From carbon to silicon. The case to invest in semiconductors.
With the climate change, there is a huge trend to decrease the use of fossil fuels, whose main component is carbon. By chance, in the famous periodic table, silicon is just below carbon, and silicon is the main component of the semiconductor chips, which are the foundations of the digital economy. These small chips are the essential technology that makes anything computerised or digital work.
The chart above (blue line) shows the relative performance of the Philadelphia Semiconductor Index (SOX) compared to the performance of the SP500. During the last 11.5 years, this index has outperformed the SP500 by 7.8% per year!!!
What a coincidence that the profits (red line) of semiconductors have also been 7.8% higher per year!!! Once in a while the market seems to be efficient.
Where did the growth come from?
- Communications (33% of demand), which had a phenomenal growth
- Computers (29%). Growth has decreased but it is a main component of all computers.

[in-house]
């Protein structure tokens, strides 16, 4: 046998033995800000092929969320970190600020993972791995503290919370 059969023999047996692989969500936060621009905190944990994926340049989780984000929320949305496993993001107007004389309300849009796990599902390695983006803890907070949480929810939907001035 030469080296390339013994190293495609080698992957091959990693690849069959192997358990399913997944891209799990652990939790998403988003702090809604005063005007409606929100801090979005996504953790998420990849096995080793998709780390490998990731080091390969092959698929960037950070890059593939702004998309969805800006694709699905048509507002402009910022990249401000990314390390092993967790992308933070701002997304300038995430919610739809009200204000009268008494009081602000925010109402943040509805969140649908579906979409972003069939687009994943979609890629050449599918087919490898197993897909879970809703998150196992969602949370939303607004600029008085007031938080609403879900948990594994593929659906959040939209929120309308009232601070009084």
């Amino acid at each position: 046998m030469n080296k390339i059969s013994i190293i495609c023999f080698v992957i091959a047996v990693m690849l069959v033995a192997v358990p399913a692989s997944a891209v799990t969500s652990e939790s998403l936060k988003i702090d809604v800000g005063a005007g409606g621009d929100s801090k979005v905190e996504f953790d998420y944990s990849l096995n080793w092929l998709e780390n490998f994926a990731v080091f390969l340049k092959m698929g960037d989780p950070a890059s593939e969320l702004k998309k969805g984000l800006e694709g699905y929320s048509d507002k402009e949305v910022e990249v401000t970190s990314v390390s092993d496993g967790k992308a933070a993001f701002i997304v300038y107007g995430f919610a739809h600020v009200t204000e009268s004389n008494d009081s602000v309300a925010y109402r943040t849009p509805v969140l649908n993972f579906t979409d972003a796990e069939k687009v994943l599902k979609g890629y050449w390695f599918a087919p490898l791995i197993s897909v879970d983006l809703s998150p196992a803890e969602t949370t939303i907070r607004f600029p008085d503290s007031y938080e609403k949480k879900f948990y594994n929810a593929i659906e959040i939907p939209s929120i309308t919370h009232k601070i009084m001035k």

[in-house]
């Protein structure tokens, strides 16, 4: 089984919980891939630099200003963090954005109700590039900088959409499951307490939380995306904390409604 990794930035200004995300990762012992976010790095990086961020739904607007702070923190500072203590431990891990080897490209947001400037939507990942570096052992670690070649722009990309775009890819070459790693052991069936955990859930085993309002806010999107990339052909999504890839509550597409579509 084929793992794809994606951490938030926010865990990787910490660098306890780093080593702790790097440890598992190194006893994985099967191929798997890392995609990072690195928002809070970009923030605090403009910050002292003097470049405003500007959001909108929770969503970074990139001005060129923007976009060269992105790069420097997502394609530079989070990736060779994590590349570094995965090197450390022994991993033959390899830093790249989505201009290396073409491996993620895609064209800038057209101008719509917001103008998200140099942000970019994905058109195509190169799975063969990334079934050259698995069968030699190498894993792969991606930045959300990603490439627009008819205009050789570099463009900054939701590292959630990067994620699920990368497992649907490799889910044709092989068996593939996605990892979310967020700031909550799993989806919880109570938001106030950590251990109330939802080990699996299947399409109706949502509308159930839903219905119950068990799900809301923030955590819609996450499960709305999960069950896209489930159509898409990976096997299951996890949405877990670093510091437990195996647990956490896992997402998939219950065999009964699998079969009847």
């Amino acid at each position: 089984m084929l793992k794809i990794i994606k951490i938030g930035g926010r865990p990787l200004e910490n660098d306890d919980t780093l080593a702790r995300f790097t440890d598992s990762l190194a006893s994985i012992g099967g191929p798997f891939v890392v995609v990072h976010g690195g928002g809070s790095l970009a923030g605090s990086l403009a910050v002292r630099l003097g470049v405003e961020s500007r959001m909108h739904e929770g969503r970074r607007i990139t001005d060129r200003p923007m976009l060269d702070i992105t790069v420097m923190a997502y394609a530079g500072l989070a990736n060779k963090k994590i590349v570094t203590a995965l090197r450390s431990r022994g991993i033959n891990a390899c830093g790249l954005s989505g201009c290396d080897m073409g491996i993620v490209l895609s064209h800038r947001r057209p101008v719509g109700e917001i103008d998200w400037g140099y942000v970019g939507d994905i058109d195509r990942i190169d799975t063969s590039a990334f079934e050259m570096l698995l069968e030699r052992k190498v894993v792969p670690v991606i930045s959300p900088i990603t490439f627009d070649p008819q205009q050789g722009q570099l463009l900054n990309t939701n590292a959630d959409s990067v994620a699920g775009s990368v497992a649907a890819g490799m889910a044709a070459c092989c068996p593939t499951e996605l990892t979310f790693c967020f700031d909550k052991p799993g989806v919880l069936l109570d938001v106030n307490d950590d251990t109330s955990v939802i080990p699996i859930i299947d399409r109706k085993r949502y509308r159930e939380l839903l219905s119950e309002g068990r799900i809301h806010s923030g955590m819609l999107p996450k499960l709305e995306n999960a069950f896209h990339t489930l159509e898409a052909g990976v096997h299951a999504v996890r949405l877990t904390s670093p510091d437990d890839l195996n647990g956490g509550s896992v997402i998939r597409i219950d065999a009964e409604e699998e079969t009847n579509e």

- Consumer (13%). Consumer electronic products rely on semiconductors
- Automotive (12%). Cars are increasingly using semiconductors for many functions
- Industrial (12%). Microcontrollers, power devices, sensors, etc, all need semiconductors
The important question is: Where will the future demand come from?
- OLD: Communications, computers, consumers, industrials will continue to use more and more chips as the economy continues to “digitalise”.
- NEW: Electric and Hybrid vehicles need between 3.0 and 3.3 times more chips than a traditional vehicle, and the new economy is going to migrate at an accelerated rate to electric vehicles.
- NEW: 5G will enable the wide use of the Internet of Things and self-driven cars, which are going to be reliant on chips.
- NEW: Artificial Intelligence, gaming devices, quantum computers, will all use powerful microprocessors to fulfill their requirements.
With all this use of chips, the demand of semiconductors has outstripped supply to a level such that auto makers cannot deliver enough cars due to chip shortages. Video cards are not fully available either nor video game consoles.
How much do we have to pay to get exposure to semiconductors? the green line in the chart shows the relative PE of semis at 0.98 versus the SP500, more or less in line with the average since 2009. Today, the investor pays the same earnings multiple for semis as he does for the SP500!!!
Interesting sector: it grows faster than the market; it is highly exposed to the “digital” economy; it will profit from the migration to electric vehicles; it will profit from the 5G deployment… and all of these without paying a premium!!
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